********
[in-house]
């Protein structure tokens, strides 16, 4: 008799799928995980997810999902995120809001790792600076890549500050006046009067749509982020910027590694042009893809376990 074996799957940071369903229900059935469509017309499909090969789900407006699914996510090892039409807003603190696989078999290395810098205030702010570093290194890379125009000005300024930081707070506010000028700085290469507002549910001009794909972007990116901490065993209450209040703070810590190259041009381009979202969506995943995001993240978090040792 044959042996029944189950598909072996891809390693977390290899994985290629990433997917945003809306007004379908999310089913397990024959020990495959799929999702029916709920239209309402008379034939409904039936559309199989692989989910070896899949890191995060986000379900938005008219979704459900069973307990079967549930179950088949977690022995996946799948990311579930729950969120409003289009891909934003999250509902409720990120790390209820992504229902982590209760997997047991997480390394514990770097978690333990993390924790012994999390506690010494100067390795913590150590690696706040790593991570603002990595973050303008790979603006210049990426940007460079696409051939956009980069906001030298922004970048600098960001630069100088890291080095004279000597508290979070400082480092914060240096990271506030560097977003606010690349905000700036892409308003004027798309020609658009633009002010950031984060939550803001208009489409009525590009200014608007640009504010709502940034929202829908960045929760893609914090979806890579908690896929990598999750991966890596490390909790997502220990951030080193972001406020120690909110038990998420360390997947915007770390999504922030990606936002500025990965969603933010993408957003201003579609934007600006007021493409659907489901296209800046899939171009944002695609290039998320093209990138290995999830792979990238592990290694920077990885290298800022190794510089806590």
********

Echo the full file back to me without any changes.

[in-house]
């Protein structure tokens, strides 16, 4: 008799799928995980997810999902995120809001790792600076890549500050006046009067749509982020910027590694042009893809376990 074996799957940071369903229900059935469509017309499909090969789900407006699914996510090892039409807003603190696989078999290395810098205030702010570093290194890379125009000005300024930081707070506010000028700085290469507002549910001009794909972007990116901490065993209450209040703070810590190259041009381009979202969506995943995001993240978090040792 044959042996029944189950598909072996891809390693977390290899994985290629990433997917945003809306007004379908999310089913397990024959020990495959799929999702029916709920239209309402008379034939409904039936559309199989692989989910070896899949890191995060986000379900938005008219979704459900069973307990079967549930179950088949977690022995996946799948990311579930729950969120409003289009891909934003999250509902409720990120790390209820992504229902982590209760997997047991997480390394514990770097978690333990993390924790012994999390506690010494100067390795913590150590690696706040790593991570603002990595973050303008790979603006210049990426940007460079696409051939956009980069906001030298922004970048600098960001630069100088890291080095004279000597508290979070400082480092914060240096990271506030560097977003606010690349905000700036892409308003004027798309020609658009633009002010950031984060939550803001208009489409009525590009200014608007640009504010709502940034929202829908960045929760893609914090979806890579908690896929990598999750991966890596490390909790997502220990951030080193972001406020120690909110038990998420360390997947915007770390999504922030990606936002500025990965969603933010993408957003201003579609934007600006007021493409659907489901296209800046899939171009944002695609290039998320093209990138290995999830792979990238592990290694920077990885290298800022190794510089806590």